Hard Times for Hard Media
Media all over the planet and beyond are in disarray. The old order changeth, nowhere faster than in the media world. What has happened recently to precipitate this? My guess is that a huge middle-ground of not very techie people have suddenly caught up and are moving their allegiances from paper to screen. Media circulations are dropping fast, and hard media readership is declining, too. Once on the screen there is no going back – at least not for the present.
A side effect of this is hard times for advertising agencies with a possible resurgence of public relations. Since nobody really knows what the latter is, its flexibility and opportunism make for agility – a highly prized skill in our VUCA world. But PR alone cannot compensate for lost press, tv and other formerly mainstream media revenue. Several other industries are suffering, too.
Some media adapt, some bury their heads in the sand and some make waves that benefit neither producer or consumer. Facebook may go but Facebook, in one from or another, is here to stay until the next fad takes over. That will be a while yet but I suspect that we shall all be delivering mini-TED talks before we are through. The traditional media have been slow adapting to personal exchanges and the question-asking technique of communication.
The huge gains to be got from the new media are self-evident. The losses may be less apparent. Privacy has clearly gone to the wall, as has in-depth articles. Even books suffer though there is a sizeable cohort that buys them hoping life will last long enough for them to be read. I would add style and sensitivity as victims of the social media. Graciousness may not have been a stirring virtue since soon after Jane Austen wrote Sanditon in 1817 but many people long for it without perhaps being clear exactly what it is. Certainly honour and truth have taken severe knocks.
Could the established, and now ‘old’, media reignite some of the advantages of these soon to be forgotten human facets? The long establishment shots of pre-1970 movies gave you time to reflect. Expectations were then not provided but encouraged – you made your own stories, created your own judgments. Guidelines came as ten commandments, not 10,000 instructions. Humankind may be better educated than the old farm hands who taught me but it is absolutely not happier or wiser.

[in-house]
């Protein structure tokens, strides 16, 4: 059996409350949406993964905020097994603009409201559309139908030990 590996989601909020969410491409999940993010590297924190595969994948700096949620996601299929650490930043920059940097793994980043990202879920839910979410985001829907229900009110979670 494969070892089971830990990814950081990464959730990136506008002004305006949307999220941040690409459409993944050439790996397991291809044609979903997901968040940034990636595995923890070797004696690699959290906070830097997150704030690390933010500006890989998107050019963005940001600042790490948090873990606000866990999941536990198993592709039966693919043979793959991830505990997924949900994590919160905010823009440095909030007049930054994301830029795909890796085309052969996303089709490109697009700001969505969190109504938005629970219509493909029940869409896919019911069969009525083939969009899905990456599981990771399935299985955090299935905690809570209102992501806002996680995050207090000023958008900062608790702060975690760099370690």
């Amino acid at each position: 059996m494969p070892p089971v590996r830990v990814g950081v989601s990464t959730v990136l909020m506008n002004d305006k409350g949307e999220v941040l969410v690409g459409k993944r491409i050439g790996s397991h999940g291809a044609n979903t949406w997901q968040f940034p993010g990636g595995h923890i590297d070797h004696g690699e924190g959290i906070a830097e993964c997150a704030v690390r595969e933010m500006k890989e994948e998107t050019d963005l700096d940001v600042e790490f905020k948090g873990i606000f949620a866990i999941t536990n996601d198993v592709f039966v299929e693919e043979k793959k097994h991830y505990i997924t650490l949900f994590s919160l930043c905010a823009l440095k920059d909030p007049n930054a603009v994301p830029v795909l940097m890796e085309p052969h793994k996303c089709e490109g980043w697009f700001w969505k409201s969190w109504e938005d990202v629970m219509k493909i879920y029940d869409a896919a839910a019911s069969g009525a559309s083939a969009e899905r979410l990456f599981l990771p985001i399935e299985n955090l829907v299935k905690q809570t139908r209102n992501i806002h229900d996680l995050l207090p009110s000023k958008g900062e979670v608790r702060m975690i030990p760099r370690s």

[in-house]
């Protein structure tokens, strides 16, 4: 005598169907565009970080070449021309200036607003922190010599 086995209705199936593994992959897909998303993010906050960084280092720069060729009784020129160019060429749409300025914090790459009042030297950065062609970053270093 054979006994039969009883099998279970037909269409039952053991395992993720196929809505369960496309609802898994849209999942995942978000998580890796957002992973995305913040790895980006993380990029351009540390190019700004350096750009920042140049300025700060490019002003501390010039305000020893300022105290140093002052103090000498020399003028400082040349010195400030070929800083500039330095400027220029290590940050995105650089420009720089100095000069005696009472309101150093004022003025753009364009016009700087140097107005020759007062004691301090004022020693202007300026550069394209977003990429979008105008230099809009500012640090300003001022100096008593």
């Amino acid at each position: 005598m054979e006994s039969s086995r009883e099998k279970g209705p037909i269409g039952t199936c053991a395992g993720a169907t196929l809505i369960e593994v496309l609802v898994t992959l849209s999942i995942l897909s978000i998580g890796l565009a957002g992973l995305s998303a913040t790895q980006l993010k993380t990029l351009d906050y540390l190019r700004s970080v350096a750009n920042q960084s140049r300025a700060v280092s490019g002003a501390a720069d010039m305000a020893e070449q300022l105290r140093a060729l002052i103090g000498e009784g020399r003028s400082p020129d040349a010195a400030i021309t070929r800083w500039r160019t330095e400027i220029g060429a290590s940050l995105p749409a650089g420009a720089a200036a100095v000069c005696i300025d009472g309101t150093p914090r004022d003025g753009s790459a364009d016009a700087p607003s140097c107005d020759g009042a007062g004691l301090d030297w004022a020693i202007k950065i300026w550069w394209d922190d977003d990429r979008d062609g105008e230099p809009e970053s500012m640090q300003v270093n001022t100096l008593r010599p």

The desperate managers we now see in charge of the hard media are following the fallacious accountancy rule of ‘net profit’ instead of ‘contribution’. I don’t know what you have a corporation for if it is not to balance the books – and by balance I don’t mean fiddle but apportion the overheads. The balance is not all figures. It never has been.
Each company affected by the media rush will handle their situation in a different way. The ones I have seen doing it best are those who look for the most sensible entrance to the tunnel, not for the light at the end of it. The digitisation tunnel is a longer and darker one than we exerienced even at the introduction of computers and the internet. It requires a mixture of creativity and maturity that is not easy to come by.
Media came first but there are many other industries to follow this level of disruption. They can prepare only to the extent that they understand. The kind of chaos the traditional media are in now doesn’t respond well to panic solutions. It requires foresight, forecast and formidable courage.
Is your industry looking for the best way into the tunnel? Are you forecasting the effects of digitisation? Are you facing the inevitable bravely?
I do hope so. The price of not doing so is there in front of you.